Why older teachers find it difficult to get work here

Why older teachers find it difficult to get work here

A lot of this has to do with energy and enthusiasm and not age - though I do take the point about age and in my twenties in Thailand I found it easy to get work.

What I saw over the years in Thailand though were a number of older teachers who had, over the years, gained a lot of experience but somehow lost their love of teaching along the way and had failed to realise it or, if they had, they were often in denial about it. But this much was clear from the way they conducted their lessons - well structured, linguistically meaningful sessions, as their experience would suggest, but conducted on auto-pilot - as well as their general conversation relating to their profession which lacked passion or was even downright negative.

Students and collegues pick up on this and often, no-doubt unfairly so as regards well qualified, experienced older teachers, this leads to the hiring manager not wanting to make the same “mistake” twice. This is like any hiring situation - it’s risk management and the perception of risk is often rooted in past experiences, whether the fundamentals upon which this belief system is underpinned by are real or imagined.

Let’s also remember that it’s all very well comparing a 20-year old layabout to a 50-year old with a degree in education but I also encountered a lot of 50-year olds without a degree in education - or a valid TEFL qualification for that matter.

Indeed, I remember one such 50-year old criticising me to my colleagues behind my back because I had chosen to go and get my CELTA. In fact, I would go so far as to say that the older teachers saw less value in professional development and had a track record that struggled to point to any - after all, they are native speakers - what possible benefit could they have gotten from a TEFL course?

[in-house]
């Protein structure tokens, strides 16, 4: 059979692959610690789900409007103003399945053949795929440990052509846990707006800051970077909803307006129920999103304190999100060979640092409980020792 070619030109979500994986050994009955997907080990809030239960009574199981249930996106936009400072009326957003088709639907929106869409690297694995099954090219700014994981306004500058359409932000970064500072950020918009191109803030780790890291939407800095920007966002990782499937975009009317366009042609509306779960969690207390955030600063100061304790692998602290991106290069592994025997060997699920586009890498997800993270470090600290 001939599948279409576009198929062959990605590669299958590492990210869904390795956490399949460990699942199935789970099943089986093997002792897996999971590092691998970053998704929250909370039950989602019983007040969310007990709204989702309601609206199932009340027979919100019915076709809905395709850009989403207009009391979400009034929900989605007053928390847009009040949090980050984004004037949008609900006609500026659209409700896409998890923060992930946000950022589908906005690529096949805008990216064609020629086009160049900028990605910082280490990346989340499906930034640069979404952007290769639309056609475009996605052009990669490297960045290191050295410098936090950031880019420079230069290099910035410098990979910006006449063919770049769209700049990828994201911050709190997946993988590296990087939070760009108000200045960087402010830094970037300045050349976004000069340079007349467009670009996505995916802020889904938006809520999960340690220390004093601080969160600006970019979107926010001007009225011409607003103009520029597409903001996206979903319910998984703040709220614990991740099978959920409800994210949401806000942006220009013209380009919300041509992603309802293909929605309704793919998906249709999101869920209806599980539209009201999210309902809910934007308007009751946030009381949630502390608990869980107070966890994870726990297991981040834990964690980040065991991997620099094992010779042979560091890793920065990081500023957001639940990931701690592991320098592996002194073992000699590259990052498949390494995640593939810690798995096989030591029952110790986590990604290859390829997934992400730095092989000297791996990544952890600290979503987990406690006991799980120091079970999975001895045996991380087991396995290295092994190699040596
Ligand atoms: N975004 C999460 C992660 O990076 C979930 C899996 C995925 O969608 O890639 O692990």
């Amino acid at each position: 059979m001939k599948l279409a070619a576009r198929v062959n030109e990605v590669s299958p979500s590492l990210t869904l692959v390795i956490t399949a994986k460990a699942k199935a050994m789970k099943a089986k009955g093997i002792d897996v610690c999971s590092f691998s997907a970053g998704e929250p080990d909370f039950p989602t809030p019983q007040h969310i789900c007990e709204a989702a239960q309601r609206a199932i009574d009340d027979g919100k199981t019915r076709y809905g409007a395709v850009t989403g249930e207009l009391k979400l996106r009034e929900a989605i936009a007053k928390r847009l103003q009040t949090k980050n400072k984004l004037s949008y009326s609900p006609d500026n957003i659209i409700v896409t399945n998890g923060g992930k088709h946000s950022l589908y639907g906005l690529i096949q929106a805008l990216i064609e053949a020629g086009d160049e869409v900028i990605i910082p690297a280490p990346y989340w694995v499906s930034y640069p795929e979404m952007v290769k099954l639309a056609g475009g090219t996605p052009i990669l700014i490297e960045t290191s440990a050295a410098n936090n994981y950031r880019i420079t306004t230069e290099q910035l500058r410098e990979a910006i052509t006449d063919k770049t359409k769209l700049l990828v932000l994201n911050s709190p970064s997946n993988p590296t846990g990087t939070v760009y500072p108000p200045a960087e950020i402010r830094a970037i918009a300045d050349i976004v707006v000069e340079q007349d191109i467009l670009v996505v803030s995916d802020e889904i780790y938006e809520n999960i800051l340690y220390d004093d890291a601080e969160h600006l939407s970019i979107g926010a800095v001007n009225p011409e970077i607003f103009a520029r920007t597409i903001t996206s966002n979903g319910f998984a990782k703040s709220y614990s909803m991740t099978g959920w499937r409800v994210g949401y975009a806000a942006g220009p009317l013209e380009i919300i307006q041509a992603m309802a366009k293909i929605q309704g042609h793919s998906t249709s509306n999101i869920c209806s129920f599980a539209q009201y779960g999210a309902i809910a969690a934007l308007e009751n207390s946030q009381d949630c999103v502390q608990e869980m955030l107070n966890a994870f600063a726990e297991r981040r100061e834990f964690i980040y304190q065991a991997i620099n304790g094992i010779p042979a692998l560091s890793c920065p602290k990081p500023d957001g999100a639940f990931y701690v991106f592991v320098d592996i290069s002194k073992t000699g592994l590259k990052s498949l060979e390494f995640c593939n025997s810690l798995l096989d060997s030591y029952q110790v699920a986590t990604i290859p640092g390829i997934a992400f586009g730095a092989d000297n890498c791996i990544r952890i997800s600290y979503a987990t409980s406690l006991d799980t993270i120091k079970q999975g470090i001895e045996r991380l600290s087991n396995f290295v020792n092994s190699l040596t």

Also, a lot of older teachers wouldn’t teach if they could get away with it. This, I find is less pronounced in younger teachers, who are still enjoying finding their way in life and collecting experiences - not a bad thing as long as they are doing so in a way that facilitates their learners’ development.

I also encountered seasoned teachers but their enthusiasm had gone or they were wanting to slow down. Trouble is, your audience doesn’t get old with you - it rejuvenates on an annual basis and is always going to be 10 years old or whatever age group you teach. So whilst that combination of qualified, incredibly experienced and enthusiastic does exist - it is less common than you might think.

David Fahey


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